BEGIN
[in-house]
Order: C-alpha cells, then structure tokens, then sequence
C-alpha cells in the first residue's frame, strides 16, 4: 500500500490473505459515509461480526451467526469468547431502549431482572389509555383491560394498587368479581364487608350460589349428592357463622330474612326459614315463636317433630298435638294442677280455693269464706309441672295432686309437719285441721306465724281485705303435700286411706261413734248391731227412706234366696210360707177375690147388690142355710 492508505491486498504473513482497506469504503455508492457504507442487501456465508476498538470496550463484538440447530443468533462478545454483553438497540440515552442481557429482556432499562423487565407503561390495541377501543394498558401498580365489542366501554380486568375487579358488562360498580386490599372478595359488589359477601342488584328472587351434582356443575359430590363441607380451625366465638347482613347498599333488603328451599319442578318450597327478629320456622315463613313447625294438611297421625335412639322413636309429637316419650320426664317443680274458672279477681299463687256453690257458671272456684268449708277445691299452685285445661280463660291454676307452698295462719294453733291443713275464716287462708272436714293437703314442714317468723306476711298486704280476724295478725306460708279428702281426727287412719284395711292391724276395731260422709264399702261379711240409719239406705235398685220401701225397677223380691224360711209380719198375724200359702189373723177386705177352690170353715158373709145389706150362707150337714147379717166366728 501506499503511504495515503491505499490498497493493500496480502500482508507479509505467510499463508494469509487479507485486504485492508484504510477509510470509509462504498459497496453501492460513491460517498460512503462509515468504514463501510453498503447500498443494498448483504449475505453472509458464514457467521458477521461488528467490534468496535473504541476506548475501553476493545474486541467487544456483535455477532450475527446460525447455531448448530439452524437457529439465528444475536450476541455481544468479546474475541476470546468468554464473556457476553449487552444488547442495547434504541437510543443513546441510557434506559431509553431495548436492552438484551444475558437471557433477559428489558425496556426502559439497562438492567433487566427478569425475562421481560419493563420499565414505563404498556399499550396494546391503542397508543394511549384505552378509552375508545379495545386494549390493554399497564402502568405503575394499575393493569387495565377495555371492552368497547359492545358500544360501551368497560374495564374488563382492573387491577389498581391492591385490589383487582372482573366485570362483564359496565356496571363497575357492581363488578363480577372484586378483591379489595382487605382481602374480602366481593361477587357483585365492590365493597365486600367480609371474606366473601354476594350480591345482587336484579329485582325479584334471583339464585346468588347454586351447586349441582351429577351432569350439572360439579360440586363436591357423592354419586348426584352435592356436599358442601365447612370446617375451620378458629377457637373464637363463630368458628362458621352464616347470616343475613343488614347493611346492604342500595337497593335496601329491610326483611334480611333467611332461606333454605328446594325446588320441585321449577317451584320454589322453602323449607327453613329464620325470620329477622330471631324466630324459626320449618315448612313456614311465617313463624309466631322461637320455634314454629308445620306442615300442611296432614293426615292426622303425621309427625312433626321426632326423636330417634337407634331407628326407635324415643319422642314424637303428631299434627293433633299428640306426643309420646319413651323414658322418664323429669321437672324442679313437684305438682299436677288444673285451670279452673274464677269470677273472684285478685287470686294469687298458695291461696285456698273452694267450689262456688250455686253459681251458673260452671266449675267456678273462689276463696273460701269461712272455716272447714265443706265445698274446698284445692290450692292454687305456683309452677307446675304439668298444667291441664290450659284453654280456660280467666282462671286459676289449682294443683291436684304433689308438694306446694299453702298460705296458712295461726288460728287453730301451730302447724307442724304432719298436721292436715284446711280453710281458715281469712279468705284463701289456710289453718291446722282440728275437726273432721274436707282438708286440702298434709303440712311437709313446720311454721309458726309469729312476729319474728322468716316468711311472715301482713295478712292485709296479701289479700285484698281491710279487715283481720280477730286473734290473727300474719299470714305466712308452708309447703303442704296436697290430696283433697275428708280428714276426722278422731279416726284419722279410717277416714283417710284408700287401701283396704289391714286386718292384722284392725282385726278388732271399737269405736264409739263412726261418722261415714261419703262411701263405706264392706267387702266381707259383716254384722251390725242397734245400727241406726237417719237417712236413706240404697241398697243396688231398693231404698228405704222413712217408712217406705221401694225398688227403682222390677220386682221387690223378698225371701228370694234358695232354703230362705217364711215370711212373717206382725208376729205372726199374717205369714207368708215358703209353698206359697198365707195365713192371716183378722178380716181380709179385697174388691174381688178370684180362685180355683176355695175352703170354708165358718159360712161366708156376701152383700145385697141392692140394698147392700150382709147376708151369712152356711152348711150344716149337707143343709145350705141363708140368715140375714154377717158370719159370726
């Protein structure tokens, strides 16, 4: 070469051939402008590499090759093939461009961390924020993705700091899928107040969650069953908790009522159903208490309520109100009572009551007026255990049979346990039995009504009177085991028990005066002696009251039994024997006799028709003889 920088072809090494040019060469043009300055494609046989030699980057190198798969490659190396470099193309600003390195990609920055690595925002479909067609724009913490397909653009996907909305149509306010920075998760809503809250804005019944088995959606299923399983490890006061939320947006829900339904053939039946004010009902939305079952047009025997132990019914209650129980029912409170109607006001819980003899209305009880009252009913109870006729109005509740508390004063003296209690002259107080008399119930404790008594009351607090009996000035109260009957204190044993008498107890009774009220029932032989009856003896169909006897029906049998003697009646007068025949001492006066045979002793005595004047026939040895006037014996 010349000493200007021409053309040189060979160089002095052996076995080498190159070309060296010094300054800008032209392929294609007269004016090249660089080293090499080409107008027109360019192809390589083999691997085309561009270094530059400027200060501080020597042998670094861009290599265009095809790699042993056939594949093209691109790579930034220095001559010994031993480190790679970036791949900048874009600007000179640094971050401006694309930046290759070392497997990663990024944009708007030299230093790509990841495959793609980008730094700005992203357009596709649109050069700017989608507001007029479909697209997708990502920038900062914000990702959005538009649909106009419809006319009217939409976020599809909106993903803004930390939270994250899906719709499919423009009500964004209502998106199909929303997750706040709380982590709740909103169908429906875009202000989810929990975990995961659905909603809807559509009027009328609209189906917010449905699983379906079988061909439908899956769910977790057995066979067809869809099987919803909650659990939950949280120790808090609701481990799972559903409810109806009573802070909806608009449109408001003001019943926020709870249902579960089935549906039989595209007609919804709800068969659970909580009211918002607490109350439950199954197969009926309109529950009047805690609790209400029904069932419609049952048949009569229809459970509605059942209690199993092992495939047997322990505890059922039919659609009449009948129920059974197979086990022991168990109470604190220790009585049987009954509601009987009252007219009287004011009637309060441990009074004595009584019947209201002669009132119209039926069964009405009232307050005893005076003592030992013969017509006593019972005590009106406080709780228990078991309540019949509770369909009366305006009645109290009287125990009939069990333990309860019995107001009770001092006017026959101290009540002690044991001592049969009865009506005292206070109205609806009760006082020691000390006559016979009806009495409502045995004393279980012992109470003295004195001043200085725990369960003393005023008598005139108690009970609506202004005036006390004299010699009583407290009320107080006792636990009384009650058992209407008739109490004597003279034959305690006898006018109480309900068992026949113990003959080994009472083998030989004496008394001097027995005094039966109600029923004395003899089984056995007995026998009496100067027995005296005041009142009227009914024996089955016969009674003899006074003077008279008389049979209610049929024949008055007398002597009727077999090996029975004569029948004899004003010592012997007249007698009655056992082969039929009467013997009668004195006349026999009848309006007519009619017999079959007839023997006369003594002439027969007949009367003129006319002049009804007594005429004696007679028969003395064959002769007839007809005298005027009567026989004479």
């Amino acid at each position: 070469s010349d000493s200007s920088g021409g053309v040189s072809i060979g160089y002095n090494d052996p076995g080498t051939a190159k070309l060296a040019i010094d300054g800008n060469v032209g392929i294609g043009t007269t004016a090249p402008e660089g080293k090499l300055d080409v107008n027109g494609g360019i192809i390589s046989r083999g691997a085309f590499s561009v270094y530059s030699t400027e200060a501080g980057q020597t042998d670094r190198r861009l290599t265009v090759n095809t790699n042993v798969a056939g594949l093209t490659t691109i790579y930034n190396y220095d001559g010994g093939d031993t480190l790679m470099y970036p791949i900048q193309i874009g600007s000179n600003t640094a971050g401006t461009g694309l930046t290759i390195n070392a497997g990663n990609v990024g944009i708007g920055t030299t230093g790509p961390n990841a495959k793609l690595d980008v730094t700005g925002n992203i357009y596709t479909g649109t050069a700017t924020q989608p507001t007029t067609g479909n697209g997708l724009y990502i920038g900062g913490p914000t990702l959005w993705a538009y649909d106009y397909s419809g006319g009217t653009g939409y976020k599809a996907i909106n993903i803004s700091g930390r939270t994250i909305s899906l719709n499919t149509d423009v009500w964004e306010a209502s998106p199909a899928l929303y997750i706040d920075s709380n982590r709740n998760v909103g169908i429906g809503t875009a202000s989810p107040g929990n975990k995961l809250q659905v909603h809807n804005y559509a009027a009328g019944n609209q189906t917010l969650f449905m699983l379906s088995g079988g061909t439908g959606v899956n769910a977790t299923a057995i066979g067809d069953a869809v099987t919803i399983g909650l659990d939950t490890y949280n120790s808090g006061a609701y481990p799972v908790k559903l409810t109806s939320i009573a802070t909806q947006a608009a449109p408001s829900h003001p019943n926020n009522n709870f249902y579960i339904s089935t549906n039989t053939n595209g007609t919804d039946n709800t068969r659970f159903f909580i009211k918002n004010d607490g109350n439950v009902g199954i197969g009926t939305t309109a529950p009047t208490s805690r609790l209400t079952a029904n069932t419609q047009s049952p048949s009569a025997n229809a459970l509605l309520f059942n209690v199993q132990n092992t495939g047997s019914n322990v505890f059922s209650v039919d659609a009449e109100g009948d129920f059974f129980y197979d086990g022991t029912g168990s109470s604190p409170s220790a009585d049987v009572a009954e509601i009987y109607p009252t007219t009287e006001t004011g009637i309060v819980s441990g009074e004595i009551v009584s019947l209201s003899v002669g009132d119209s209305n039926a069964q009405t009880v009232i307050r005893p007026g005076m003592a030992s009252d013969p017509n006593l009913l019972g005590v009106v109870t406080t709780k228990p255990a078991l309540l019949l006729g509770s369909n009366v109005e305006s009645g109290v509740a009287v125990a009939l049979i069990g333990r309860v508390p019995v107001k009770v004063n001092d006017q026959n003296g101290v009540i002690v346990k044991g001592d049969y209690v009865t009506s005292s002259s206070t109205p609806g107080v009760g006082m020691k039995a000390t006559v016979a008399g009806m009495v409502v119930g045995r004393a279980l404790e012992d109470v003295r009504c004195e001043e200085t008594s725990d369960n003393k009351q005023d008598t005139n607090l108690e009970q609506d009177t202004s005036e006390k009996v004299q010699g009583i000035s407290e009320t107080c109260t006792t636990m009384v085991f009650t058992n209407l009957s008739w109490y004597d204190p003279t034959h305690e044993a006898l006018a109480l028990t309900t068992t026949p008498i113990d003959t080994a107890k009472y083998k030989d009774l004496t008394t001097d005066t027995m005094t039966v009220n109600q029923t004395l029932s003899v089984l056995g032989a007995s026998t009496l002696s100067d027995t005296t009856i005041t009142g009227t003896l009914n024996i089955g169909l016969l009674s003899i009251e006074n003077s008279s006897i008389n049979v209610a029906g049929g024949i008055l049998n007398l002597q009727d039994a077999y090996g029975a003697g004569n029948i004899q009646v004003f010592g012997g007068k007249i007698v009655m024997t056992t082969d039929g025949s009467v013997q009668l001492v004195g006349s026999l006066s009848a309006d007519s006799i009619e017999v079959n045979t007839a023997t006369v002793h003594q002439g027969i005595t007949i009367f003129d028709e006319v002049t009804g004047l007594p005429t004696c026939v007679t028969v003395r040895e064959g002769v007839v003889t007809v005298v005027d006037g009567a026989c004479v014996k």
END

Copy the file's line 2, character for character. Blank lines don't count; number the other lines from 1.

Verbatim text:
Order: C-alpha cells, then structure tokens, then sequence